Echo 1: Approaching Shatter

Echo 1: Approaching Shatter

(Sci-fi)

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By Kent Wayne

Rating

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Synopsis

Atriya lives on another planet in the future. It is a dangerous place ruled with military stiffness, but Atriya is beginning to see things aren’t as they seem. Unfortunately, no one lives in a bubble, and before Atriya can make sense of things, his actions bring him close to the edge—something that most people on Echo call: approaching shatter.

Prose

This part is a bit contradictive, and I had a feeling this book would suffer the normal disease most first time writers do: repetition. But like quite a few, this is quickly alleviated further on and actually gets good. For example:

“Their collective breathing roughened, and their panting harshened into pained braying that wounded the serene mountain air.”

‘Breathing’ and ‘panting’ are both the same thing—the intake and release of air. The only difference is the rate. ‘Roughened’ and ‘harshened’ both mean to get worse; so in essence the author is saying, ‘Their breathing got worse, and their breathing got worse into worse breathing…” Repeat, repeat, repeat. But again, the author seems to learn from his mistakes because later this horrible habit is not continued. Unfortunately, it takes roughly half the book to do so.

Characters

Here, too, I didn’t agree or like everything with this book. Most characters were stereotypical military types. This was okay with some, like Benson, the cookie-cutter of many movie-like war leaders. I understood him—you need an antagonist—and he worked well. But other characters, like Clement and his buddy, not to mention Verus, were a little too familiar and archetypal.

As for the main man—Atriya—again, I liked him more later on when the author stopped trying to impress us with how ‘different’ he was from all the other men, or how ‘trained’ he was with his never-ending commitment to push himself harder. Quite possibly the weak writing and repetition in the beginning left this distasteful residue. Like I said, later on, I liked the guy.

Structure

This is the killer. First off, the author goes through extensive pages in the beginning flipping from slight movement of characters, to well-detailed info dumps. Every time I reached one of these info monsters, I scanned ahead and realized I didn’t miss anything. Very tell-tale sign of a new writer.

Secondly, the first chapter starts with a portrait of our main character running in the hills, and that’s all it essentially is—a painting of our hero with little or no plot. It’s a common ploy in newbies to show us our MC doing something while actually having no plot. The second chapter…and the third chapter do the same but with different backgrounds. The plot doesn’t really get started until roughly thirty or forty percent of the way through. I’d advise the author to go back and fix this, if not chop it out entirely.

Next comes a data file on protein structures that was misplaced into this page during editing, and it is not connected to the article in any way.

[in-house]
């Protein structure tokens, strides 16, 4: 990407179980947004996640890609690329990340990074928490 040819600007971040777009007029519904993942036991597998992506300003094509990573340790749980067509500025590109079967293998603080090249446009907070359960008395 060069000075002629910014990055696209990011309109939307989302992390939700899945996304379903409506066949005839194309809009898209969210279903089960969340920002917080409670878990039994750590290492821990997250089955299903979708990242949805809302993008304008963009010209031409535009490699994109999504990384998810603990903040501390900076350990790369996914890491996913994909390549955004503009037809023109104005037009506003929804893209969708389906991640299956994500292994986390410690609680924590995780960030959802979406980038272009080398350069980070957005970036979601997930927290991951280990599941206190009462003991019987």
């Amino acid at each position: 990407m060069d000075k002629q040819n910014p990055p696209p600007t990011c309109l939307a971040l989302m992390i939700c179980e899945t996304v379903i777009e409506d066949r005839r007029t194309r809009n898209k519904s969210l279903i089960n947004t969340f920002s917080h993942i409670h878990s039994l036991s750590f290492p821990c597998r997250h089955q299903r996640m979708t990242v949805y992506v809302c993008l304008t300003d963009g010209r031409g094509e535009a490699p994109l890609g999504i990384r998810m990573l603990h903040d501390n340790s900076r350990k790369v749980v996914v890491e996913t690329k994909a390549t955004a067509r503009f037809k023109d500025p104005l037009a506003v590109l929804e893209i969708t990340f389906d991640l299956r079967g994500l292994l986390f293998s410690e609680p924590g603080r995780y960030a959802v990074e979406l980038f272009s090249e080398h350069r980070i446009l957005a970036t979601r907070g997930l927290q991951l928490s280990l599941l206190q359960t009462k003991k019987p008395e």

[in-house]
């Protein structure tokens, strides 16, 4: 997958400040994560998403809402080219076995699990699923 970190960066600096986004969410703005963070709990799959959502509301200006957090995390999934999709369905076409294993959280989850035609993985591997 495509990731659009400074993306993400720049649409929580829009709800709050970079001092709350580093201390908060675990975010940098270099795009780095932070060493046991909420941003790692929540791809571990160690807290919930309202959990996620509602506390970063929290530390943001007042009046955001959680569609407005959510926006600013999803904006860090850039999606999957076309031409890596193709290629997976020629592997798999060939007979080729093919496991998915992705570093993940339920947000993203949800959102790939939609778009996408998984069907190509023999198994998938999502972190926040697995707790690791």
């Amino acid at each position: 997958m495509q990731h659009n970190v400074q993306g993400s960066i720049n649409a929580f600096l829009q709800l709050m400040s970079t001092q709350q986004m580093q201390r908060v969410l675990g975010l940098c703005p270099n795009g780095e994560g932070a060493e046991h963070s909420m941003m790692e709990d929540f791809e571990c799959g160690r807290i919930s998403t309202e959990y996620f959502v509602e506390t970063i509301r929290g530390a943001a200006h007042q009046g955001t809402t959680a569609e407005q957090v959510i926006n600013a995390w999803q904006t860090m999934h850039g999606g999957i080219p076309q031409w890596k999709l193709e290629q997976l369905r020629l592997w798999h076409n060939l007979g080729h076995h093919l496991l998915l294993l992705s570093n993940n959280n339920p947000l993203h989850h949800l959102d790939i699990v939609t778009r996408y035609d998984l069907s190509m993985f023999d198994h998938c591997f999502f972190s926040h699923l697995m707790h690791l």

The third offense here is the obsession with detail in everything military and machine-like. Anytime new tech or a new division comes in, we get large rolling paragraphs, situating us just right as to how we should feel about it all. Sometimes it made sense, like when he explained the meaning of the book’s title. On the other hand, he didn’t have to get so minute about everything. Then again, I’m not a sci-fi aficionado. If that is the way those books are done, I may be wrong, but for me, it caused me to skim, and usually skimming is a sign of something done wrong in my book.

Overall

All in all, it wasn’t that bad. I know I made a lot of complaints, but what I always like is to see an author grow—and this definitely has that. By the end, him telling us how to feel about this person or that person didn’t happen as much. In essence, he got down to the story. Another drawback, however, was that this is one ‘volume’ of an ongoing story, so don’t go into this looking for resolution. This book is a snippet, not a stand-alone. And for some that’s not enough. I can get with it, though. The author said he cut it off in a way to follow themes, which is what old time books originally were as well. Crime and Punishment was published in six separate parts, but back then, that was the norm. Ultimately, it’s to each his own. Still, I have a feeling his next one will be better.

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